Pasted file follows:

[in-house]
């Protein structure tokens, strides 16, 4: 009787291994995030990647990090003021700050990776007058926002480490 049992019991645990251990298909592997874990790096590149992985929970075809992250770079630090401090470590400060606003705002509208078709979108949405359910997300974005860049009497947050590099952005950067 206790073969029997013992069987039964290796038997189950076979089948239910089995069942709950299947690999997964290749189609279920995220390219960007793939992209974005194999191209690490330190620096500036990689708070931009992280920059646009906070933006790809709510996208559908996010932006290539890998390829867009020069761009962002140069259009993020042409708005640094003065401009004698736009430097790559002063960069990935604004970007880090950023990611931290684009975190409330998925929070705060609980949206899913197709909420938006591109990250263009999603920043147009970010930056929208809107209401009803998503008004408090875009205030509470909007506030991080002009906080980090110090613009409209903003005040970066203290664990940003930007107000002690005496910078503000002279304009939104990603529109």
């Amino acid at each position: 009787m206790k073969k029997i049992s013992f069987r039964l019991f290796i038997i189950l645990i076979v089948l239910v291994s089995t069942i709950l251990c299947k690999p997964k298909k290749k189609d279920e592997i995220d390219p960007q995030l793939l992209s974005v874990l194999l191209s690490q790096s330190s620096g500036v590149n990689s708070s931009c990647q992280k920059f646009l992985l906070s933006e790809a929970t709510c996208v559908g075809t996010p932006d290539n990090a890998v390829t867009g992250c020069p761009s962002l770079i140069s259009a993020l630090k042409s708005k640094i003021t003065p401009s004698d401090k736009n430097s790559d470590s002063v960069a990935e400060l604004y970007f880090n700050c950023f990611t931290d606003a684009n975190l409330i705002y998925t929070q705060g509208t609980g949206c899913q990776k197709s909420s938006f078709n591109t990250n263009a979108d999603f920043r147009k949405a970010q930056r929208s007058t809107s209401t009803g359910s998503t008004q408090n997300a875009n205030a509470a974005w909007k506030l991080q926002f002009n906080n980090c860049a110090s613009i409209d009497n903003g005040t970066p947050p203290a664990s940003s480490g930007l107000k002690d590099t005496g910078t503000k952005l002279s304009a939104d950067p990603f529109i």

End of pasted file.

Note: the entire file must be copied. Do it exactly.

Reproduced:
[in-house]
């Protein structure tokens, strides 16, 4: 009787291994995030990647990090003021700050990776007058926002480490 049992019991645990251990298909592997874990790096590149992985929970075809992250770079630090401090470590400060606003705002509208078709979108949405359910997300974005860049009497947050590099952005950067 206790073969029997013992069987039964290796038997189950076979089948239910089995069942709950299947690999997964290749189609279920995220390219960007793939992209974005194999191209690490330190620096500036990689708070931009992280920059646009906070933006790809709510996208559908996010932006290539890998390829867009020069761009962002140069259009993020042409708005640094003065401009004698736009430097790559002063960069990935604004970007880090950023990611931290684009975190409330998925929070705060609980949206899913197709909420938006591109990250263009999603920043147009970010930056929208809107209401009803998503008004408090875009205030509470909007506030991080002009906080980090110090613009409209903003005040970066203290664990940003930007107000002690005496910078503000002279304009939104990603529109």
């Amino acid at each position: 009787m206790k073969k029997i049992s013992f069987r039964l019991f290796i038997i189950l645990i076979v089948l239910v291994s089995t069942i709950l251990c299947k690999p997964k298909k290749k189609d279920e592997i995220d390219p960007q995030l793939l992209s974005v874990l194999l191209s690490q790096s330190s620096g500036v590149n990689s708070s931009c990647q992280k920059f646009l992985l906070s933006e790809a929970t709510c996208v559908g075809t996010p932006d290539n990090a890998v390829t867009g992250c020069p761009s962002l770079i140069s259009a993020l630090k042409s708005k640094i003021t003065p401009s004698d401090k736009n430097s790559d470590s002063v960069a990935e400060l604004y970007f880090n700050c950023f990611t931290d606003a684009n975190l409330i705002y998925t929070q705060g509208t609980g949206c899913q990776k197709s909420s938006f078709n591109t990250n263009a979108d999603f920043r147009k949405a970010q930056r929208s007058t809107s209401t009803g359910s998503t008004q408090n997300a875009n205030a509470a974005w909007k506030l991080q926002f002009n906080n980090c860049a110090s613009i409209d009497n903003g005040t970066p947050p203290a664990s940003s480490g930007l107000k002690d590099t005496g910078t503000k952005l002279s304009a939104d950067p990603f529109i």